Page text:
Any social and political arrangement depends on acceptance. If a substantial part of a people does not accept the authority of its rulers, then those can only remain in power by means of force, and even that use of force needs to be accepted to be effective. Gramsci called this acceptance of the socio-political status quo “hegemony.” Every stable state relies primarily on hegemony as a source of control. Hegemony works through the dissemination of values and beliefs that create acceptance and that serve the interests of the state and/or the ruling elite (the “hegemones”). Hegemony is most efficient if it remains invisible. A key hegemonic belief is the idea that there is no alternative to the current socio-political status quo, that there is no alternative, or that the way things are is “natural. The current hegemony – that is, the set of values and beliefs that bolster the current socio-political status quo – is a hegemony of psychopathy: it promotes “cultural psychopathy” and destroys empathy and compassion, thus threatening everything that makes us human. The hegemony of psychopathy is responsible for massive human suffering. It must be fought and replaced with a counter-hegemonic set of values and beliefs that promote compassion and care. Fighting hegemony requires fighting the “pillars” that support it. Most important among these are the mass media and culture industry, and mainstream economics. The former is responsible for a continuous stream of hegemonic propaganda; the latter – among others – for providing a pseudo-scientific justification for the false belief that there is no alternative. This essay closes off with some considerations on tactics and strategy in the struggle against the hegemony of psychopathy, but does not – and cannot – offer any concrete advice.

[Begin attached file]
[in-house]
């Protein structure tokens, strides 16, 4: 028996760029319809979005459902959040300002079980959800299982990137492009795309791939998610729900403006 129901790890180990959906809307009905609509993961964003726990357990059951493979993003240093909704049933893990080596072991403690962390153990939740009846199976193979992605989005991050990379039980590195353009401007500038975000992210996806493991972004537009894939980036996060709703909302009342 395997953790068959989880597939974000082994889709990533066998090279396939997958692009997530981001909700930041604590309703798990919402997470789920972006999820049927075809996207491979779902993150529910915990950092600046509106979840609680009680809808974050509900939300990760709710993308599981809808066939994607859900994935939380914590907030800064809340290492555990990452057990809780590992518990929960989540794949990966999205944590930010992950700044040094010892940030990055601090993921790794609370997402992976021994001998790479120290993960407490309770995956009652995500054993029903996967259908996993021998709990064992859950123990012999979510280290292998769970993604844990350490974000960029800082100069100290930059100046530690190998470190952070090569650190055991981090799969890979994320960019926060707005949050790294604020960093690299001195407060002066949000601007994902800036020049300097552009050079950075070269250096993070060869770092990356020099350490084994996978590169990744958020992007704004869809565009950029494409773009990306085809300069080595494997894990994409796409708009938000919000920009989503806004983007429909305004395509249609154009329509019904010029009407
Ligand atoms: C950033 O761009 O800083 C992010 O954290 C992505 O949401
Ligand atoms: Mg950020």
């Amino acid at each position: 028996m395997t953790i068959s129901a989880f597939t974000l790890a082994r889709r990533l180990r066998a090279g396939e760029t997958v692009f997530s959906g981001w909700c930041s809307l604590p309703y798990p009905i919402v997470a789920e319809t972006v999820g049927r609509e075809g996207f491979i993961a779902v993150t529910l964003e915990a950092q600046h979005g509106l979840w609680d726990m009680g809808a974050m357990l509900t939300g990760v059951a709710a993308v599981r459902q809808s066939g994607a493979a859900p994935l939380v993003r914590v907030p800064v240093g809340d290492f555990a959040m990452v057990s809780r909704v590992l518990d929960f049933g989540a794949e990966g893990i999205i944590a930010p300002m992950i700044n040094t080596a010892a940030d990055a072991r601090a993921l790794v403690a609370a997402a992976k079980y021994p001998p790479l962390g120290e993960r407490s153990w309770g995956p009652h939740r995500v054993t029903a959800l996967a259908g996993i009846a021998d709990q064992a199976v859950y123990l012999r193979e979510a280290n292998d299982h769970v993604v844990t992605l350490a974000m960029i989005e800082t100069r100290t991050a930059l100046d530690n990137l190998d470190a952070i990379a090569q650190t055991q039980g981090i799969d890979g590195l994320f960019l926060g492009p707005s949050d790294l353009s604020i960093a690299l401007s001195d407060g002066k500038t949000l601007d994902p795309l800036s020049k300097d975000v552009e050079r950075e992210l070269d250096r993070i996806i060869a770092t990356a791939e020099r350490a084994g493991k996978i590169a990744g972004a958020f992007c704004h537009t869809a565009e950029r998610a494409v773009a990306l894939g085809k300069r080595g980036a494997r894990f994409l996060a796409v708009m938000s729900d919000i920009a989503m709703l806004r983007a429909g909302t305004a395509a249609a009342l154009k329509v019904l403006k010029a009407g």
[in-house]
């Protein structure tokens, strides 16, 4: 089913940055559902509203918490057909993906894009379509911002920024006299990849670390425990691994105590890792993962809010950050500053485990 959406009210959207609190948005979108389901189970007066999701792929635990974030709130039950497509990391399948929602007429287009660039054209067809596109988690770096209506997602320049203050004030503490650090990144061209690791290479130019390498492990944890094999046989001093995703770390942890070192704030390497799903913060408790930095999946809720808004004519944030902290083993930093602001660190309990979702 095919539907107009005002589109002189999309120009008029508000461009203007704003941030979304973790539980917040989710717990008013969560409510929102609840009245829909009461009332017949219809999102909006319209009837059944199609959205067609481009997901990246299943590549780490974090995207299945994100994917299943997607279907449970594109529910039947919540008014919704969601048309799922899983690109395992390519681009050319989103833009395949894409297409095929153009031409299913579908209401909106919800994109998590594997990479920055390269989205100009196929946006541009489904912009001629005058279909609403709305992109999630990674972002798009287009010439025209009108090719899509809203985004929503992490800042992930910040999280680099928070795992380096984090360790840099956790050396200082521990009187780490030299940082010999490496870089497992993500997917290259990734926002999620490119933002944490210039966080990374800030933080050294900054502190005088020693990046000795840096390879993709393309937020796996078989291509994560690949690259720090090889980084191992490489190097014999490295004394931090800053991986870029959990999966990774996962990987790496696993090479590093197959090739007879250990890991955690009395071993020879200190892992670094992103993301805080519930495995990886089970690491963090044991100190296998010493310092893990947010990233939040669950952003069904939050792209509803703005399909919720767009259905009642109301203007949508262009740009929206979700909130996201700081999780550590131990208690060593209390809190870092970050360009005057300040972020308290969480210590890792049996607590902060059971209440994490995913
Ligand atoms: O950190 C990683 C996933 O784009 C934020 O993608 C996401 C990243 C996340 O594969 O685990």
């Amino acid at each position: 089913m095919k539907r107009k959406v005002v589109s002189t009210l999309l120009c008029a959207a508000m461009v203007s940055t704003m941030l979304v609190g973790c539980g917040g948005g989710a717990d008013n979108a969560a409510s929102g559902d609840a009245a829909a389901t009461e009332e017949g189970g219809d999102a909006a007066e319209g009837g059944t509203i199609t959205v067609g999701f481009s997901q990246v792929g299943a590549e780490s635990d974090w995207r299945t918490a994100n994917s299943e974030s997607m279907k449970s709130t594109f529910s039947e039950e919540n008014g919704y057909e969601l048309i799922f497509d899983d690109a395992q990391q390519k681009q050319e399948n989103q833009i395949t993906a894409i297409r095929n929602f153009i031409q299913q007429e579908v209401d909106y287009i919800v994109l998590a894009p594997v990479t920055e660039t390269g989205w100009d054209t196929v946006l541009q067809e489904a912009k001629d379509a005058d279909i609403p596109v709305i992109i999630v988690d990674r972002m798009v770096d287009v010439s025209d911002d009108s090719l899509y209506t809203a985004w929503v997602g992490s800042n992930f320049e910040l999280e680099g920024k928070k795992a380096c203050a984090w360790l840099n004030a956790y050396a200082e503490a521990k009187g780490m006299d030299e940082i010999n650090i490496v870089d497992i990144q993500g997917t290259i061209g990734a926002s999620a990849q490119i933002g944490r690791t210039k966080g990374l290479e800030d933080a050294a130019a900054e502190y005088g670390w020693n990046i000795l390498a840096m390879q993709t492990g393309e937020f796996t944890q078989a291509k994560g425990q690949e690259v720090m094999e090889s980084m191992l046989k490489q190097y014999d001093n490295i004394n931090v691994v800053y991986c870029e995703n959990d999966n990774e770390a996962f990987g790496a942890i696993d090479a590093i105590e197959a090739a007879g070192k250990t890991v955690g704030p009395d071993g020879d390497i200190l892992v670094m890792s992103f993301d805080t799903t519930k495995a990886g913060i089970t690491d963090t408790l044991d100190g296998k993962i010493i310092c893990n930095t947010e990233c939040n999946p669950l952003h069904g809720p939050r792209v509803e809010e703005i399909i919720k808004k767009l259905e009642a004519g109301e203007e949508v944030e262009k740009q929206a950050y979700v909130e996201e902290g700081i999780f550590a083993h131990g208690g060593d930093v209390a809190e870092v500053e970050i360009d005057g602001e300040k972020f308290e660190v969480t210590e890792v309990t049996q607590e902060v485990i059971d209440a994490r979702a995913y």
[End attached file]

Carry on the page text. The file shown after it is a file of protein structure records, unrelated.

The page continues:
For more information, visit The Hegemony of Psychopathy at punctum books.
The core argument of this book is that art is a form of cognitive engineering and that the physical environment (or objects in the physical environment) can be shaped to maximize emotional and sensory experience. Many types of art will benefit from this handbook (because cognition is pervasive in our experience of art), but it is particularly relevant to immersive experiential works such as installations, participatory/interactive environments, performance art, curatorial practice, architecture and landscape architecture, complex durational works, and works requiring new models of documentation. These types of work benefit from the empirical findings of cognitive science because intentionally leveraging basic human cognition in artworks can give participants new ways of seeing the world that are cognitively relevant. This leveraging process provides a new layer in the construction of conceptually grounded works. Hack the Experience is a dense bouillon-cube of techniques that you can adapt and apply to your personal practice, and it’s a book that will walk you step-by-step through skill sets from ethnography, cognitive science, and multi-modal metaphors. This is a book for artists, but it is also for curators, art school faculty, landscape architects, gallerists, archivists, post-disciplinary multi-hyphenates, museum program staff, and anyone who wants to know about the ways art and cognitive science come together to engage an audience.